Before we get into that, let’s ask the big question: What is the purpose of photo editing? Ask two different photographers and you’ll get two different answers. Some photographers prefer very light editing, believing that the image should stand on its own. Others do it all and explore new creative ideas through post-production, which is impossible with just a camera. No matter where you are on the spectrum, we’re here to help you get started and show you what’s possible.
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When it comes to photo editing, there are no rules and endless creative possibilities. This tutorial focuses mainly on small adjustments that can have a powerful cumulative effect on your photos. Of course, you can take each arrangement as you like, but we recommend starting simple, building a solid foundation for more advanced style choices.
Before making any major edits, there are a few questions you can ask yourself that will help guide your editing decisions.
There are many more questions you can look at, but we’ve found these apply to almost any image and will help you get on the right track right away. We want colors to look natural, we want as much detail as possible in all the highlights, midtones and shadows, and we want the subject of the image to be clear. After checking those boxes, we can move on to some more creative solutions.
Now that we have some direction, it’s time to start editing! Let’s take a look at the interface where the post-production magic happens in Lightroom: the Develop module.
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So far, we’ve spent almost all of our time in the Library module, organizing and preparing our images for editing. Now that we’re ready to make some edits, it’s time to focus on the development module.
The development module works with Adobe Camera RAW, Adobe’s software for processing RAW files (although it works with other image file types, such as JPEG). Packed with tools to correct exposure, color tone, fix lens problems and more, it has everything you need to take your photos to the next level. Best of all, all the adjustments we make in Lightroom are completely non-destructive. This means that at any time we can reset all personal settings or go back to our original unedited image.
Most of Lightroom’s editing features can be found on the right side of the developer module. We’ll cover many of these tools later when we get into advanced editing. For now, let’s look at the options in the Main Menu.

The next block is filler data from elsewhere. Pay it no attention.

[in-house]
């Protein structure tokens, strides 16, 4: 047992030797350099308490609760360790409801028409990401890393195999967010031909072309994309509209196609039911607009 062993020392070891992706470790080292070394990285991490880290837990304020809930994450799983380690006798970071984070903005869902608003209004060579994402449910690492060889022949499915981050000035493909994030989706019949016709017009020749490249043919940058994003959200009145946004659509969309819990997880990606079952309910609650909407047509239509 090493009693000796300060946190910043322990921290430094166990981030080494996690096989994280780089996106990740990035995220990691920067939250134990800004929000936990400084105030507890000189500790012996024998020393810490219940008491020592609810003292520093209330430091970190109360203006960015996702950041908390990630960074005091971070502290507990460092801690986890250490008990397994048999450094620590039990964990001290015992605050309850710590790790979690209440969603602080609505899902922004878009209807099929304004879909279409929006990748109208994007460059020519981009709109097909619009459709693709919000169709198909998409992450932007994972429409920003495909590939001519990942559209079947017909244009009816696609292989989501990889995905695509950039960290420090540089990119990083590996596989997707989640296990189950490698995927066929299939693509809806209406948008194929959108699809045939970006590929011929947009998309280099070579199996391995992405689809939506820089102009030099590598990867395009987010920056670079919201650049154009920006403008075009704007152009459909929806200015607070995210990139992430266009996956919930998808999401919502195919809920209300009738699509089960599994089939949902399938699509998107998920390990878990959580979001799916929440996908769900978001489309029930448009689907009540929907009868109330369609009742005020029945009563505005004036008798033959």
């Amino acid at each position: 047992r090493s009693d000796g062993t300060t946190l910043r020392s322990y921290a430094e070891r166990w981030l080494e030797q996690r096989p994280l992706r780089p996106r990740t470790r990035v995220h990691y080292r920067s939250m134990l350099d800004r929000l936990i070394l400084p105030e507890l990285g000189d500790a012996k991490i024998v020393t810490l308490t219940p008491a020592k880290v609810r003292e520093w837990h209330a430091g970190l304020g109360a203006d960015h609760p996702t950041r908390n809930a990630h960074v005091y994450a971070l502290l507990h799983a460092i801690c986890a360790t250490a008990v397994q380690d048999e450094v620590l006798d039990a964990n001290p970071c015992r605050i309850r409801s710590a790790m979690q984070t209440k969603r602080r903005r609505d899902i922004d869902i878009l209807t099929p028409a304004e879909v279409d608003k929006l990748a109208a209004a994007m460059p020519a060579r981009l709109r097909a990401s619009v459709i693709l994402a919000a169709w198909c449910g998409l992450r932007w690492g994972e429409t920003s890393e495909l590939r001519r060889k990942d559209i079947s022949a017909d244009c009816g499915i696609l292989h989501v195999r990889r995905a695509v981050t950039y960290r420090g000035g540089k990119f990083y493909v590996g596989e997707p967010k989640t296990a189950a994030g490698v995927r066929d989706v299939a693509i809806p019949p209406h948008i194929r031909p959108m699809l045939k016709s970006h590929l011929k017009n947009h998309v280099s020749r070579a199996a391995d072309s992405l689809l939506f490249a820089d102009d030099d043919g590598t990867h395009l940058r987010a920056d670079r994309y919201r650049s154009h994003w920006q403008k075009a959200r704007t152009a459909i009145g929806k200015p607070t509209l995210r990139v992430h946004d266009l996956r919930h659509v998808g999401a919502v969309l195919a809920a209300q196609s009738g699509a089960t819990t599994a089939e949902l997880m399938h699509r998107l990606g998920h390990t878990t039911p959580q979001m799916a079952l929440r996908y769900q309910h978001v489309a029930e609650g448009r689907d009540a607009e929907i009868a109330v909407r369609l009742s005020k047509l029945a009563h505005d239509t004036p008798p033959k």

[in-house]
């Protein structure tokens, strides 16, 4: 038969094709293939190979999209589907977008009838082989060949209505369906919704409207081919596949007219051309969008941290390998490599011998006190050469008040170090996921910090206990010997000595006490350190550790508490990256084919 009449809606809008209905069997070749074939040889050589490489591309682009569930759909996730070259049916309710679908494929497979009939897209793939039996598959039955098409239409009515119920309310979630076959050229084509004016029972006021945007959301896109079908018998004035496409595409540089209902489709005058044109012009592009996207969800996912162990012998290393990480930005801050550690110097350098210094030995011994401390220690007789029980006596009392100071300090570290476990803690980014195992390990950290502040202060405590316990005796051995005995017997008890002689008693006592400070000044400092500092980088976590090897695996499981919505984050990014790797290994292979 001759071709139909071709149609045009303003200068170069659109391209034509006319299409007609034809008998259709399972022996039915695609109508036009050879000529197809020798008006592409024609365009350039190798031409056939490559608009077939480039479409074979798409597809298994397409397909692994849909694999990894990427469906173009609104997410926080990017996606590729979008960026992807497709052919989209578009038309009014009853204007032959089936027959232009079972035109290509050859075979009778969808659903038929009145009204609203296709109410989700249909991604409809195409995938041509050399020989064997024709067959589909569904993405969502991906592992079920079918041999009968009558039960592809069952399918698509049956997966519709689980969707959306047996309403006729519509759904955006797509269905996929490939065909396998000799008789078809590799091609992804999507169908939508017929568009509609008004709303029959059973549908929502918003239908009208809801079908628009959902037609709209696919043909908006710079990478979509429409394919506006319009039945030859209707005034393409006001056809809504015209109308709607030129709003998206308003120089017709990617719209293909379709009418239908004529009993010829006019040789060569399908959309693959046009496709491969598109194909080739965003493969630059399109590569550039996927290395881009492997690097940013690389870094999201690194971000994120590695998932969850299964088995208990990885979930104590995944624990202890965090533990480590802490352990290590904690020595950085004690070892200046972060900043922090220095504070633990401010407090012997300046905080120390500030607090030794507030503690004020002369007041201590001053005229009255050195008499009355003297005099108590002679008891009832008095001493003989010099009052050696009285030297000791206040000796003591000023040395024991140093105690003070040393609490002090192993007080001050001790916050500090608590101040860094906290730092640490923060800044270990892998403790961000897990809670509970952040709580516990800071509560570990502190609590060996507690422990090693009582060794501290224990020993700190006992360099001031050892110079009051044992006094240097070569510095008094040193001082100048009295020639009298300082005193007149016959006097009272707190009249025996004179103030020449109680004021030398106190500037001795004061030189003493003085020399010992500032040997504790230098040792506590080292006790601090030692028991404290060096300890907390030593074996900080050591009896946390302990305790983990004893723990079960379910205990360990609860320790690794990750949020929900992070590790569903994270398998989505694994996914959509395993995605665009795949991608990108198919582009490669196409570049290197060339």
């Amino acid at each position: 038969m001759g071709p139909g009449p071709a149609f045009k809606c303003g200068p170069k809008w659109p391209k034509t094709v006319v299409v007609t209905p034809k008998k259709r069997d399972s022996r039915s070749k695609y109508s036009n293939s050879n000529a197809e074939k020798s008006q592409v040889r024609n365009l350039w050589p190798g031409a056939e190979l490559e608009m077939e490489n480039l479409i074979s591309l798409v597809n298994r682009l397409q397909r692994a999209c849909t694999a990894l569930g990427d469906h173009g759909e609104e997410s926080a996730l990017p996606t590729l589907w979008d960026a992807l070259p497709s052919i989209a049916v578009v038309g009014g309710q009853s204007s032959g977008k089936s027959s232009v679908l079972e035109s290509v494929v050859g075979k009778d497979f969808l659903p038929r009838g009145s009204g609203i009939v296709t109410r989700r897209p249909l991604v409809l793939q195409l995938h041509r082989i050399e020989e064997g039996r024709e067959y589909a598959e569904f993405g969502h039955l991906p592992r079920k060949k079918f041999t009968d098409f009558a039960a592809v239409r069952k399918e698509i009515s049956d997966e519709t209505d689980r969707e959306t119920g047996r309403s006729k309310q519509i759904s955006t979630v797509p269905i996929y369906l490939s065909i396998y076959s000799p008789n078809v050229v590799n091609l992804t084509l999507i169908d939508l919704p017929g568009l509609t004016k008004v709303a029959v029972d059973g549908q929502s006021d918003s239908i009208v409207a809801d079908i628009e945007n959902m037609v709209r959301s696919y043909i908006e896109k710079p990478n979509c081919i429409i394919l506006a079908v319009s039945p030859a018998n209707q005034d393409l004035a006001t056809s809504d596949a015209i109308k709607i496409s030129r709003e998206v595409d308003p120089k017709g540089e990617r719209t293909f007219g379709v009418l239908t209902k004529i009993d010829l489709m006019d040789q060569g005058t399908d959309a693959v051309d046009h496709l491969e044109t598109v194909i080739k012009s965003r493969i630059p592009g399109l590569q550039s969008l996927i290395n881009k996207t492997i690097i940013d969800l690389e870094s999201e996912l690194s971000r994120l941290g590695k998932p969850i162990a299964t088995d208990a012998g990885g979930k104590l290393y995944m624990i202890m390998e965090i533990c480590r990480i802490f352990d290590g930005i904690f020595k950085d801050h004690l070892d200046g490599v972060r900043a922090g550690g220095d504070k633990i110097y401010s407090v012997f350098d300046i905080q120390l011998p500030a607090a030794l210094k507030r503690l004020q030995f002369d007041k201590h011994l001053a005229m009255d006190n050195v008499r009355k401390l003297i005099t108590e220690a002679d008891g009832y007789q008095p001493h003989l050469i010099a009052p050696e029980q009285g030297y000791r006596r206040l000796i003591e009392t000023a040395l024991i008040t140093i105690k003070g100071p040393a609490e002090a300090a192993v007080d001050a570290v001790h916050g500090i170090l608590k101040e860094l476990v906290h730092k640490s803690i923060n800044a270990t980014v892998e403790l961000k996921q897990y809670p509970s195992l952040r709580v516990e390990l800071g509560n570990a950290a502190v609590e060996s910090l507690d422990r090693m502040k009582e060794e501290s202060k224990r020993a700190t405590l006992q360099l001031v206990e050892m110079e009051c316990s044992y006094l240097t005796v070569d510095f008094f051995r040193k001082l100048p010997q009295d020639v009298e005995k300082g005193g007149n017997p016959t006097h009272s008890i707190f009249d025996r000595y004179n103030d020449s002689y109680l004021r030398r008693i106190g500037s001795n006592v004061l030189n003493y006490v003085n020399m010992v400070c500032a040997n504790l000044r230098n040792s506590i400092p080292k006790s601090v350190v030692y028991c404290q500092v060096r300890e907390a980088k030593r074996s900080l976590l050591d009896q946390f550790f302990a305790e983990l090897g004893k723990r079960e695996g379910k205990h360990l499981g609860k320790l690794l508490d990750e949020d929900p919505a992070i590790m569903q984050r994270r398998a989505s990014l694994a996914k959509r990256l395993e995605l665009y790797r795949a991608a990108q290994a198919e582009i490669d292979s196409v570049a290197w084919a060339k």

Even if you’re not familiar with the process of photo editing, you’ve probably come across the white balance setting on your camera. White balance is a tool that helps the camera sensor adjust colors based on ambient lighting conditions.
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We’ve all taken pictures where the white balance is off, resulting in blue (cool color temperature) or orange (warm color temperature). Lightroom’s white balance sliders give you the same control as adjusting your camera’s white balance settings (especially if you’re working with RAW files). You can change not only the color temperature, but also the hue. to compensate for light that appears too green or too pink. The goal is to make the colors as realistic as possible.
This section focuses on adjusting the tonal (light) values of the image. Often unpredictable lighting conditions can cause highlights to be too bright or shadows to be too dark, resulting in loss of information.
In the image above, there are some bright spots in the subject where we lost a bit of detail. We can try to recover some of those details.
We can see a bit more of the texture of the water’s surface after we drop the calls. All cameras have dynamic range limitations that prevent them from capturing perfect detail in all highlights, midtones, and shadows. But we can still bring in some details and make the redundant areas a little boring.
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The most powerful part of tonal adjustment in Lightroom is that we can target specific highlights or shadows. This gives us the control we need, allowing us to edit one area without fear of ruining another.
The Presence panel gives us tools to make colors and textures pop. We’ll talk about sharpening in a moment, but we want to enhance the texture in Photoshop. However, the Texture and Transparency sliders can be used to increase the contrast in and around areas of fine detail in the image. If you want textures and details to be clearer,